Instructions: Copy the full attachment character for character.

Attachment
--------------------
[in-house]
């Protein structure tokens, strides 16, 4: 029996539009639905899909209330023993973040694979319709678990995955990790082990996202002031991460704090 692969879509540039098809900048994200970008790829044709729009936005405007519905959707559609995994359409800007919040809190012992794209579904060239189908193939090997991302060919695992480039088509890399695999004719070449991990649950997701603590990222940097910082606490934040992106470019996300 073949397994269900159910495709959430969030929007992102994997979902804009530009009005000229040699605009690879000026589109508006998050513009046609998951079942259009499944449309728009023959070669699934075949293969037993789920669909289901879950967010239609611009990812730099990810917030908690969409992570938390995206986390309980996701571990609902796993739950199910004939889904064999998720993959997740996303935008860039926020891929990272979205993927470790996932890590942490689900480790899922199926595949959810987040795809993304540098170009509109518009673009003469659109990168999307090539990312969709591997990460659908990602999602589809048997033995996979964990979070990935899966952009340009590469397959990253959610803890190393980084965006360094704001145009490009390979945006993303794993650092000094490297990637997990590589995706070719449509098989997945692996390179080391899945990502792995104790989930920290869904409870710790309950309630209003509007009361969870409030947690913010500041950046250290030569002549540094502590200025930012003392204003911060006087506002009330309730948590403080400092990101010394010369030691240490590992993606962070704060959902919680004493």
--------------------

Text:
[in-house]
């Protein structure tokens, strides 16, 4: 029996539009639905899909209330023993973040694979319709678990995955990790082990996202002031991460704090 692969879509540039098809900048994200970008790829044709729009936005405007519905959707559609995994359409800007919040809190012992794209579904060239189908193939090997991302060919695992480039088509890399695999004719070449991990649950997701603590990222940097910082606490934040992106470019996300 073949397994269900159910495709959430969030929007992102994997979902804009530009009005000229040699605009690879000026589109508006998050513009046609998951079942259009499944449309728009023959070669699934075949293969037993789920669909289901879950967010239609611009990812730099990810917030908690969409992570938390995206986390309980996701571990609902796993739950199910004939889904064999998720993959997740996303935008860039926020891929990272979205993927470790996932890590942490689900480790899922199926595949959810987040795809993304540098170009509109518009673009003469659109990168999307090539990312969709591997990460659908990602999602589809048997033995996979964990979070990935899966952009340009590469397959990253959610803890190393980084965006360094704001145009490009390979945006993303794993650092000094490297990637997990590589995706070719449509098989997945692996390179080391899945990502792995104790989930920290869904409870710790309950309630209003509007009361969870409030947690913010500041950046250290030569002549540094502590200025930012003392204003911060006087506002009330309730948590403080400092990101010394010369030691240490590992993606962070704060959902919680004493």